Beneath Rosy Stats, Working Poor Struggle

by Sally E. Bahner | Feb 1, 2016 9:15 am

Sally E. Bahner PhotoPundits indicate that we’re now in a post-Recession economy. Unemployment in the town is down to 4.3 percent as of November 2015.

This all looks pretty good in contrast to the high unemployment rate and economic uncertainty of the Great Recession of 2008 and 2009.

However, there’s an underlying segment of the population that is still struggling: the working poor, who are often employed in minimum wage jobs. These are people who were never able to obtain sustainable jobs after being laid off during the Recession or who never received the training and education that would help them get ahead. Or they couldn’t find work and stopped looking.

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The Recession Hangs On

by Sally E. Bahner | Mar 24, 2014 6:42 am

Mary Johnson PhotoDespite the uptick in the stock market, Branford residents – and Connecticut residents in general – are still struggling with effects of the Great Recession. The town’s strong social services programs are continuing to see an increase in the number of families taking advantage of their assistance, whether it’s due to cutbacks in the food stamp program, unemployment benefits, or underemployment. The real estate market also reflects the sluggish economy.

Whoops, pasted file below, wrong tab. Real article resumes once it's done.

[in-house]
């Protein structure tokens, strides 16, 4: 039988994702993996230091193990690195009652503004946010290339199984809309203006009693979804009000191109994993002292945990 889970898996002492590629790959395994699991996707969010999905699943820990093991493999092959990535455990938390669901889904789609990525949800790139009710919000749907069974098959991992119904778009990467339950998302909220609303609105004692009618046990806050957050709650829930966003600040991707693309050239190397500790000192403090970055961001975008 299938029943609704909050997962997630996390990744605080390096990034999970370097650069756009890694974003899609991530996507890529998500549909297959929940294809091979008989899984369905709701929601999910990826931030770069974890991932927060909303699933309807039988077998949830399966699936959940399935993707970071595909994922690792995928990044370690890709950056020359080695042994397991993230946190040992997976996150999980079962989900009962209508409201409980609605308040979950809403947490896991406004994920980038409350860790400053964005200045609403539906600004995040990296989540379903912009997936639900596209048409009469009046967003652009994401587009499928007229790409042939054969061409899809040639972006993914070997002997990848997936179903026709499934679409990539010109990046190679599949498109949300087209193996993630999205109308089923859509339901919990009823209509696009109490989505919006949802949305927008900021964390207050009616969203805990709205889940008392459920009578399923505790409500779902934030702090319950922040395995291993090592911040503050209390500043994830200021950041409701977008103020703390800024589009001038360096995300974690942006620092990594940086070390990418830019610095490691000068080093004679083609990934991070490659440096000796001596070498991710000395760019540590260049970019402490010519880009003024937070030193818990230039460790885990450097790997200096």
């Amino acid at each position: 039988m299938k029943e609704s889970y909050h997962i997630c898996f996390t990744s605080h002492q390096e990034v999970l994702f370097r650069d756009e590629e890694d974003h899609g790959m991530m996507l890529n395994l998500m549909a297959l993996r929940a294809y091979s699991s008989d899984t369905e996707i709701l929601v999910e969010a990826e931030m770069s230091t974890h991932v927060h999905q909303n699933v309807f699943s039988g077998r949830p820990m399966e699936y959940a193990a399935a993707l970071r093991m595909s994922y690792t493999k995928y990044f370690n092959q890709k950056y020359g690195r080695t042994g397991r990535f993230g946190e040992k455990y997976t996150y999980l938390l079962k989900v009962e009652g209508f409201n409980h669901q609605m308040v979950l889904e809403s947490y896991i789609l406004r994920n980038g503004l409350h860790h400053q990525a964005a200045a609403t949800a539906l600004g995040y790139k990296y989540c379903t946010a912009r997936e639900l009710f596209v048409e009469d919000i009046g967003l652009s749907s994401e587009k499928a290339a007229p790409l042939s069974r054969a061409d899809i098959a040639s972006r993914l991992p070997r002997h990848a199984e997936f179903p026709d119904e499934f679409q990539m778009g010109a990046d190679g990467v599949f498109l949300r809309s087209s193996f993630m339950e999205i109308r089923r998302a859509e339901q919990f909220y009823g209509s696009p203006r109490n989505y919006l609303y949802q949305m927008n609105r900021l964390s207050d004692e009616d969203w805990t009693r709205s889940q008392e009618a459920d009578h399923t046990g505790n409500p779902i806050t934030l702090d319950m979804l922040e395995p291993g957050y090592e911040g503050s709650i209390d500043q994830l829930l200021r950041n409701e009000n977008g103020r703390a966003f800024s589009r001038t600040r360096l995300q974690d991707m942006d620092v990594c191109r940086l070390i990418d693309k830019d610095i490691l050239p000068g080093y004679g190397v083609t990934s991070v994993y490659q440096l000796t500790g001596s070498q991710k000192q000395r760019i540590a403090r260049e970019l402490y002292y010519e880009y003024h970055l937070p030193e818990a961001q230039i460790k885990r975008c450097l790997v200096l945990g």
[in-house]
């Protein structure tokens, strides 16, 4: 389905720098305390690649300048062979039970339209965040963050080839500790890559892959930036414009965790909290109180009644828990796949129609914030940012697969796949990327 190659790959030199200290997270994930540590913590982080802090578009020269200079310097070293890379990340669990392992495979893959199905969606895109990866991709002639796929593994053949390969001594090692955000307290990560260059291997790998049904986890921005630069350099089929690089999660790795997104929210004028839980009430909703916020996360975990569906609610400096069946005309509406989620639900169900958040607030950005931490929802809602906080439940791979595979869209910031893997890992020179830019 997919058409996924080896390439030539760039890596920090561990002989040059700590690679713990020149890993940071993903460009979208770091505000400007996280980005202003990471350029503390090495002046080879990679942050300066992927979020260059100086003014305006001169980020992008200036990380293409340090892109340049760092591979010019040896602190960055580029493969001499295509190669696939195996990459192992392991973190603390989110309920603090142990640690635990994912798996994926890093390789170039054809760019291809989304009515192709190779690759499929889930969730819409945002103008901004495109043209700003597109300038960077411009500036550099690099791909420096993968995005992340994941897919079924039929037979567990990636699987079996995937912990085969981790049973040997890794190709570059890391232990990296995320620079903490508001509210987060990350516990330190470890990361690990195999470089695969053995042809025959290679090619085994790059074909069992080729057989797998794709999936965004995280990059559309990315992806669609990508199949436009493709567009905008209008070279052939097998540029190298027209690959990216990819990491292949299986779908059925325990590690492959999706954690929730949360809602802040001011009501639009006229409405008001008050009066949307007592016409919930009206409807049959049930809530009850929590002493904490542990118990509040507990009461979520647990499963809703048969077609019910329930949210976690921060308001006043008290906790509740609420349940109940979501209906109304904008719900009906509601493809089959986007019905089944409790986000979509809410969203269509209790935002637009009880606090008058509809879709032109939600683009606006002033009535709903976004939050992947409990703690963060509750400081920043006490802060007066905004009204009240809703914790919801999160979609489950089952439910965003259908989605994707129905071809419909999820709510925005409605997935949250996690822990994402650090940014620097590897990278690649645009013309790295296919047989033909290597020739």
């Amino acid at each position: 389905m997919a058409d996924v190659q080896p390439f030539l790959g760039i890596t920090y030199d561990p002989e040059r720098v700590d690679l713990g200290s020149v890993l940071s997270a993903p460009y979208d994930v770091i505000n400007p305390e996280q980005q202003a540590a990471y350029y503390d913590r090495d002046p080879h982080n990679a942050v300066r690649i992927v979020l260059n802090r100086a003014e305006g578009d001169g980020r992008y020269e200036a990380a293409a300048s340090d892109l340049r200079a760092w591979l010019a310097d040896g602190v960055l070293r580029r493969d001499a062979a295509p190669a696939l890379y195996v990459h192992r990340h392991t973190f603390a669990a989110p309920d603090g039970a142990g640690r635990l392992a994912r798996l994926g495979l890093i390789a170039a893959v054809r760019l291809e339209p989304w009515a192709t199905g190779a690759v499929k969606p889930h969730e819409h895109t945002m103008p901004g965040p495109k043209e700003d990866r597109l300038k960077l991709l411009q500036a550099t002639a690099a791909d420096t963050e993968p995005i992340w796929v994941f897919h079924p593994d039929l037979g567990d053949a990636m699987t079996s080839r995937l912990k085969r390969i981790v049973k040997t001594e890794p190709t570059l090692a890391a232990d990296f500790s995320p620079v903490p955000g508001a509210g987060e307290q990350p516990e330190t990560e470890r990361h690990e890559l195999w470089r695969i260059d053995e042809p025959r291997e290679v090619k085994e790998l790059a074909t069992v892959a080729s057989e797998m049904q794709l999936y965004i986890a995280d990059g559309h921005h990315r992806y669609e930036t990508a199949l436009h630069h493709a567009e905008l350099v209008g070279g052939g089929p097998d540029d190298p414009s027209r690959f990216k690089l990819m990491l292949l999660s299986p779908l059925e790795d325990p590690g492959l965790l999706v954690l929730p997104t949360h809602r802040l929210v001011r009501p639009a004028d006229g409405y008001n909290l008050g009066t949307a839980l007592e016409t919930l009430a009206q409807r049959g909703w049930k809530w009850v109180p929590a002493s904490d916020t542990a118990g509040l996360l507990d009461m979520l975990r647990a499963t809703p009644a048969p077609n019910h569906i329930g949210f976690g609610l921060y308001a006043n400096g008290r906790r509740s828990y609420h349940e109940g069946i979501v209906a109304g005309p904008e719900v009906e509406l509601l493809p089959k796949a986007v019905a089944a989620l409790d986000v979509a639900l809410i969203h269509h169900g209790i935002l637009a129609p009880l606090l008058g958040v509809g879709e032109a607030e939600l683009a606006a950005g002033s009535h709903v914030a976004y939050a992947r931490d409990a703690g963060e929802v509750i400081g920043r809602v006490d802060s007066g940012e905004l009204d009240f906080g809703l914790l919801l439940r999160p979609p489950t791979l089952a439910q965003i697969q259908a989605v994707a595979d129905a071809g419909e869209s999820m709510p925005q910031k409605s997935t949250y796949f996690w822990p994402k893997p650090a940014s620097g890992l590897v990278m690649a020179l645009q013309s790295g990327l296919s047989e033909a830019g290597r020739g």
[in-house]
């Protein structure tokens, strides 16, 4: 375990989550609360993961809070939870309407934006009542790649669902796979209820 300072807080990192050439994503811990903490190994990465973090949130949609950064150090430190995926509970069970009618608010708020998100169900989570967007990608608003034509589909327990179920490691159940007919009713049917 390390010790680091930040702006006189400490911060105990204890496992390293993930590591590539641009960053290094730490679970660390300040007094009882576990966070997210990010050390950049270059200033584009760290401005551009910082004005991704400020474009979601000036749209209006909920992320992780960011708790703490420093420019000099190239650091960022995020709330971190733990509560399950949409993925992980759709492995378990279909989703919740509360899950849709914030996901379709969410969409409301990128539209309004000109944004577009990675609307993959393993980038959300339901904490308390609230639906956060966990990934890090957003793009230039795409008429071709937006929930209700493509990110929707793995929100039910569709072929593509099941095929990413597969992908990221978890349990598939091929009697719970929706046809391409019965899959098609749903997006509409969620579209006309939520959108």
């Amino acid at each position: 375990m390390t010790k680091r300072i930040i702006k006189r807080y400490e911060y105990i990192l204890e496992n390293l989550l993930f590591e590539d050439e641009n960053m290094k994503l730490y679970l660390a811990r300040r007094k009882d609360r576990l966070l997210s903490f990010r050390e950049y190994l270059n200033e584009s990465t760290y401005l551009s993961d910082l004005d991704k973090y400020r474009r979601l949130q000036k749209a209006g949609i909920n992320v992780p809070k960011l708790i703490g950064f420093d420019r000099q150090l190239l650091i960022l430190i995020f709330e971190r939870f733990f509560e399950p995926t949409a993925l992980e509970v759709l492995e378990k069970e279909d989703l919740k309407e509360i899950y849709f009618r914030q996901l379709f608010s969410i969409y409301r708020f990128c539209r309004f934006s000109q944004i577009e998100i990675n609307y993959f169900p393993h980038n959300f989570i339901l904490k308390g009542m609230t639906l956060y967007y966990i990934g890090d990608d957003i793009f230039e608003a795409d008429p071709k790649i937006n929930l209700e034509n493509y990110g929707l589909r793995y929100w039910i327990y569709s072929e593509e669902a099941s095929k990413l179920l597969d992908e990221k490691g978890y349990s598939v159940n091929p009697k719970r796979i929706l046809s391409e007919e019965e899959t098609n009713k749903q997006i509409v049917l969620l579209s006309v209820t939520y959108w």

Unemployment is down to 5.6 percent as of December 2013 (from a high of 8.1 percent in December 2010), but that may be due to the exhaustion of benefits, the number of people who have stopped looking, or those settling for minimum wage jobs.

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Help On The Way

by Sally E. Bahner | Apr 4, 2012 8:21 am

With PermissionCutbacks in funding for various social service programs have galvanized the efforts of people in Branford and beyond.

“This has been a worse year than it has ever been,” says Pat Andriole, director of the Branford Counseling Center. She has said repeatedly over the past several years that Branford families are having a tough time.

“People who never thought they’d need help are applying for help,” she says. “People are coming in because they can’t pay rent because they have to pay for utilities and food. That’s new this year.”

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